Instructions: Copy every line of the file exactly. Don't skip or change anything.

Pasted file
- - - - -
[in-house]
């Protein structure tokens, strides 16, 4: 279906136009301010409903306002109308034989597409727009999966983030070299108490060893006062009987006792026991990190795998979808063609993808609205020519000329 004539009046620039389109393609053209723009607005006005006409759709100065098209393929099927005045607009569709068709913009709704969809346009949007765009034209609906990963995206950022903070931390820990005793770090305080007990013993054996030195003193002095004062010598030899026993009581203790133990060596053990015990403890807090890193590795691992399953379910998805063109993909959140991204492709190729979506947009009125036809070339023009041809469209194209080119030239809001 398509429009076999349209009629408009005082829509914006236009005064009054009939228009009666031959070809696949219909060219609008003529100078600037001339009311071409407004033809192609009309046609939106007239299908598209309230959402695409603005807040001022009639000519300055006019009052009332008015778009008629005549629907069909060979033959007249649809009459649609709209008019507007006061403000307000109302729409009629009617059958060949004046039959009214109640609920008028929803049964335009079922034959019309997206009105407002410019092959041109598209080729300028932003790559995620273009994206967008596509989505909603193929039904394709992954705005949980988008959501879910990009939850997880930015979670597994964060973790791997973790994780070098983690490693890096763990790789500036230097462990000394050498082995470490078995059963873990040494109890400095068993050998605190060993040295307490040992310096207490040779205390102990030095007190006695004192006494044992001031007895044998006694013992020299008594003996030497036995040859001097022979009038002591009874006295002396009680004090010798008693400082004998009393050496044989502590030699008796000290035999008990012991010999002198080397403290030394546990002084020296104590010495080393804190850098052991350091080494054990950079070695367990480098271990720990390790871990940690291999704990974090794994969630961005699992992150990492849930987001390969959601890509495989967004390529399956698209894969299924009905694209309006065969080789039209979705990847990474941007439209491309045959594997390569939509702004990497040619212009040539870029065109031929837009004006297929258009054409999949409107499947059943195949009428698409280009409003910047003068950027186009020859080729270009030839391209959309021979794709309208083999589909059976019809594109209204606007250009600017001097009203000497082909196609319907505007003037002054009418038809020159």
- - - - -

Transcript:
[in-house]
């Protein structure tokens, strides 16, 4: 279906136009301010409903306002109308034989597409727009999966983030070299108490060893006062009987006792026991990190795998979808063609993808609205020519000329 004539009046620039389109393609053209723009607005006005006409759709100065098209393929099927005045607009569709068709913009709704969809346009949007765009034209609906990963995206950022903070931390820990005793770090305080007990013993054996030195003193002095004062010598030899026993009581203790133990060596053990015990403890807090890193590795691992399953379910998805063109993909959140991204492709190729979506947009009125036809070339023009041809469209194209080119030239809001 398509429009076999349209009629408009005082829509914006236009005064009054009939228009009666031959070809696949219909060219609008003529100078600037001339009311071409407004033809192609009309046609939106007239299908598209309230959402695409603005807040001022009639000519300055006019009052009332008015778009008629005549629907069909060979033959007249649809009459649609709209008019507007006061403000307000109302729409009629009617059958060949004046039959009214109640609920008028929803049964335009079922034959019309997206009105407002410019092959041109598209080729300028932003790559995620273009994206967008596509989505909603193929039904394709992954705005949980988008959501879910990009939850997880930015979670597994964060973790791997973790994780070098983690490693890096763990790789500036230097462990000394050498082995470490078995059963873990040494109890400095068993050998605190060993040295307490040992310096207490040779205390102990030095007190006695004192006494044992001031007895044998006694013992020299008594003996030497036995040859001097022979009038002591009874006295002396009680004090010798008693400082004998009393050496044989502590030699008796000290035999008990012991010999002198080397403290030394546990002084020296104590010495080393804190850098052991350091080494054990950079070695367990480098271990720990390790871990940690291999704990974090794994969630961005699992992150990492849930987001390969959601890509495989967004390529399956698209894969299924009905694209309006065969080789039209979705990847990474941007439209491309045959594997390569939509702004990497040619212009040539870029065109031929837009004006297929258009054409999949409107499947059943195949009428698409280009409003910047003068950027186009020859080729270009030839391209959309021979794709309208083999589909059976019809594109209204606007250009600017001097009203000497082909196609319907505007003037002054009418038809020159």